Mind you, I dearly want to see more business in the city. I do. But I think attracting people might be both cheaper and more effective than simply dumping money into the corporate and commercial incentives trough. The city simply can't afford to beat the 'burbs at the incentives game every time. But there are real assets worth selling that the county cannot imitate; gorgeous old structures that cannot be replicated now at any price, and density and interest that simply aren't there anywhere else in the region. That might not sell much in the way of corporate offices directly, but it surely sells houses to the sorts of people that look for that kind of thing. And save the corporate incentives for companies from out of town, rather than those right across the border that probably have their peculiar local way of seeing things anyway. So long as the county keeps them happy that's more than good enough. (Or St. Charles county as the case may be. Tomato, tomato. Wait . . . )
symphonicpoet wrote:
Thu Feb 22, 2018 12:48 am
^I don't entirely disagree with you, but there is a part of me that thinks local kids defy some of the national trends. My niece seems quite content in exurbia. She might yet surprise me. (She's a pretty neat lady.) But I don't see where she would necessarily shy away from a job in a suburban office park. (She surely likes her suburban super-regional malls.)
I don't really think young adults here are any/much different than elsewhere... we can trade anecdotes; the young couple with a baby on the way that bought the rehabbed house a few houses down from me grew up in the outer burbs. But the data show that there's been a big increase in the number of young educated people in the City and Central Corridor. Most people will continue to live outside it as with almost everywhere else but I don't think there's much question that the core is the center of energy for the educated young (who increasingly are also putting roots down and not just staying for a time). More companies need to wake up not just for the regional good but I think also for their own long-term health,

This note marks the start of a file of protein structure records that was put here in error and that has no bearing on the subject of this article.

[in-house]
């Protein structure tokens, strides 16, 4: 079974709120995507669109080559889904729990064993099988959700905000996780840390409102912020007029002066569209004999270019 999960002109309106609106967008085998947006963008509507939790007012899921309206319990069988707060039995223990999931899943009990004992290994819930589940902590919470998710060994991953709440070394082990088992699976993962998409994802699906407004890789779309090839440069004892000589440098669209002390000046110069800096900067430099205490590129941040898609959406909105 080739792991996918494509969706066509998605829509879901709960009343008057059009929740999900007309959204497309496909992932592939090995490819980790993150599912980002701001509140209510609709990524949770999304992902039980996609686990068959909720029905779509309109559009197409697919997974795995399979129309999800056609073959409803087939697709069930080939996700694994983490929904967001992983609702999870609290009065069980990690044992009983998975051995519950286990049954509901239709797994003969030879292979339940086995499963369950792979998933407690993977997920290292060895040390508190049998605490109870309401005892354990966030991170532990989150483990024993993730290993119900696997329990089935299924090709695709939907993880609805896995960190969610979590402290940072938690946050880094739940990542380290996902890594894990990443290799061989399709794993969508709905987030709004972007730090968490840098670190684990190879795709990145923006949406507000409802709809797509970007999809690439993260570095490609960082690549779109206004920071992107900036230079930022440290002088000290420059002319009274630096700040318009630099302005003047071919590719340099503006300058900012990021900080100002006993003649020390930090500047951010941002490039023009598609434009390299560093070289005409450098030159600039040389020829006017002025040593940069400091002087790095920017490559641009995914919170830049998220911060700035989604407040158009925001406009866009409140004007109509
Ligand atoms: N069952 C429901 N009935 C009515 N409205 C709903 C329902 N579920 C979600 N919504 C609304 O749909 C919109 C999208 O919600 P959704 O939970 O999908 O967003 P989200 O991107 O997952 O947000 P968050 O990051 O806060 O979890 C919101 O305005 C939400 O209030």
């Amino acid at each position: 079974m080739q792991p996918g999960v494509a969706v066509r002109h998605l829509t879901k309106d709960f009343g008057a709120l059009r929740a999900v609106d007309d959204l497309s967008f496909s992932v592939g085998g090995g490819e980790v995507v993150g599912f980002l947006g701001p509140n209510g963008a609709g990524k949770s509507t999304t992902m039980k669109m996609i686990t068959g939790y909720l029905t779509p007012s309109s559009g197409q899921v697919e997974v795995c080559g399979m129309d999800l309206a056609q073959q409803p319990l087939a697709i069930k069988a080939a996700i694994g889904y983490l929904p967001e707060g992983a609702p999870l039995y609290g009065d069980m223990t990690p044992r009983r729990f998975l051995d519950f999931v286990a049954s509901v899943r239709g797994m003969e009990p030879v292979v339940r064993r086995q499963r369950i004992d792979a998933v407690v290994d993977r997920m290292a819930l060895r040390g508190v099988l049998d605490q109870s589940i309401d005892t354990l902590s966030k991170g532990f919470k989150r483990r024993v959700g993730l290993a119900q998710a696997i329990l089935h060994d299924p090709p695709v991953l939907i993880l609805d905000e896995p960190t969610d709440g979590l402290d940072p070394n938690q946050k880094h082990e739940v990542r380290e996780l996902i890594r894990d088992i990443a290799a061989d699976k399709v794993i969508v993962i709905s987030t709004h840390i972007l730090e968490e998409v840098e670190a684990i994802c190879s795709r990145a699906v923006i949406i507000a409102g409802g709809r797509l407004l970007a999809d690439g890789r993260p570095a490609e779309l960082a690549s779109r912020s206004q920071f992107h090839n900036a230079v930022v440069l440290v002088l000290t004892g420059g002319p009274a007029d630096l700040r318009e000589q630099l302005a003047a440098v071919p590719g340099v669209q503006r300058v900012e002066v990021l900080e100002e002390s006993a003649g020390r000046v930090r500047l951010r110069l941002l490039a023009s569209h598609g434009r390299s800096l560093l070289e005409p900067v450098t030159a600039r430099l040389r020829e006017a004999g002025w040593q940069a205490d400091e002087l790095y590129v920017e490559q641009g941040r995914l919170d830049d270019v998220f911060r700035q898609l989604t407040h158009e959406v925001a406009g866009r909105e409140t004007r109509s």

STLrainbow wrote:
Thu Feb 22, 2018 11:50 am
symphonicpoet wrote:
Thu Feb 22, 2018 12:48 am
^I don't entirely disagree with you, but there is a part of me that thinks local kids defy some of the national trends. My niece seems quite content in exurbia. She might yet surprise me. (She's a pretty neat lady.) But I don't see where she would necessarily shy away from a job in a suburban office park. (She surely likes her suburban super-regional malls.)
I don't really think young adults here are any/much different than elsewhere... we can trade anecdotes; the young couple with a baby on the way that bought the rehabbed house a few houses down from me grew up in the outer burbs. But the data show that there's been a big increase in the number of young educated people in the City and Central Corridor. Most people will continue to live outside it as with almost everywhere else but I don't think there's much question that the core is the center of energy for the educated young (who increasingly are also putting roots down and not just staying for a time). More companies need to wake up not just for the regional good but I think also for their own long-term health,
You can throw in anecdotes for myself and the wife. We've both turned down jobs out west due to traffic just not worth that commute. Especially with a tighter job market people can demand more from companies
For what it's worth, I talked my wife out of jobs in St. Wentzville and Weldon Springs for similar reasons. Instead she works five minutes away for now. I'm very much a city boy. I just think characterizing companies as . . . "willfully ignorant to the obvious preferences of their future employees" might be overstating the case. The preferences of some, surely. But not all. And how statistically true this is may be not obvious to everyone. Especially here. As I said, I don't disagree. I really don't. The city is the place to be. I've felt that way since I can remember. I was utterly gobsmacked when my family moved to the county in the 80s. Tore my heart. I've been trying to deny it happened ever since.
Are Americans Fleeing Cities for Suburbs? Not So Fast.
Jun 11, 2018

Basic comparisons of population growth rates don’t tell the whole story, and they misrepresent important questions about where people really want to live.

https://www.citylab.com/life/2018/06/ar ... st/562580/
^Gotta love the conlcusion: "If city population growth isn’t keeping pace with suburbs, its not because Americans are desirous of suburban living, but rather because we have a shortage of cities."
symphonicpoet wrote: ^